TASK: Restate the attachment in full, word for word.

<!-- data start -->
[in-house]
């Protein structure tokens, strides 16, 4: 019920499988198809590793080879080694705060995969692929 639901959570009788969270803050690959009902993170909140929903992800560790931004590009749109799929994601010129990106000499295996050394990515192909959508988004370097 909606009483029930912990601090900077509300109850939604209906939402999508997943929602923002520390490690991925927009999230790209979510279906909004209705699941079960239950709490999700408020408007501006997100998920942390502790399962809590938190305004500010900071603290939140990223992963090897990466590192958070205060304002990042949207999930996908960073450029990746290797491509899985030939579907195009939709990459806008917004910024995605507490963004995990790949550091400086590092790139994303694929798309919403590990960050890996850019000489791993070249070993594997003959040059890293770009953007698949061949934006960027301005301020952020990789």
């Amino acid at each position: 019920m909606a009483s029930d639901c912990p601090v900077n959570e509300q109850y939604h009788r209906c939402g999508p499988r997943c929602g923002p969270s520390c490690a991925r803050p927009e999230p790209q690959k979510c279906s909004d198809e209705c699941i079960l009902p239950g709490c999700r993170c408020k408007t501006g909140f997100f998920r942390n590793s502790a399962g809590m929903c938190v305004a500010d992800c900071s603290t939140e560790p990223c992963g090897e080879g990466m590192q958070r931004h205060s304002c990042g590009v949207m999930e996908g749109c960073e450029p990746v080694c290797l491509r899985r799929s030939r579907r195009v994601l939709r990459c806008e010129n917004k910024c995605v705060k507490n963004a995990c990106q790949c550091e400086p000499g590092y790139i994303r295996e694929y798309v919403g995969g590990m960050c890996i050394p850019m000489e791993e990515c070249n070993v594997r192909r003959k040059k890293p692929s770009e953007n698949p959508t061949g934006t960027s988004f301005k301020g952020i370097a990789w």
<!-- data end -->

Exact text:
[in-house]
């Protein structure tokens, strides 16, 4: 019920499988198809590793080879080694705060995969692929 639901959570009788969270803050690959009902993170909140929903992800560790931004590009749109799929994601010129990106000499295996050394990515192909959508988004370097 909606009483029930912990601090900077509300109850939604209906939402999508997943929602923002520390490690991925927009999230790209979510279906909004209705699941079960239950709490999700408020408007501006997100998920942390502790399962809590938190305004500010900071603290939140990223992963090897990466590192958070205060304002990042949207999930996908960073450029990746290797491509899985030939579907195009939709990459806008917004910024995605507490963004995990790949550091400086590092790139994303694929798309919403590990960050890996850019000489791993070249070993594997003959040059890293770009953007698949061949934006960027301005301020952020990789």
């Amino acid at each position: 019920m909606a009483s029930d639901c912990p601090v900077n959570e509300q109850y939604h009788r209906c939402g999508p499988r997943c929602g923002p969270s520390c490690a991925r803050p927009e999230p790209q690959k979510c279906s909004d198809e209705c699941i079960l009902p239950g709490c999700r993170c408020k408007t501006g909140f997100f998920r942390n590793s502790a399962g809590m929903c938190v305004a500010d992800c900071s603290t939140e560790p990223c992963g090897e080879g990466m590192q958070r931004h205060s304002c990042g590009v949207m999930e996908g749109c960073e450029p990746v080694c290797l491509r899985r799929s030939r579907r195009v994601l939709r990459c806008e010129n917004k910024c995605v705060k507490n963004a995990c990106q790949c550091e400086p000499g590092y790139i994303r295996e694929y798309v919403g995969g590990m960050c890996i050394p850019m000489e791993e990515c070249n070993v594997r192909r003959k040059k890293p692929s770009e953007n698949p959508t061949g934006t960027s988004f301005k301020g952020i370097a990789w």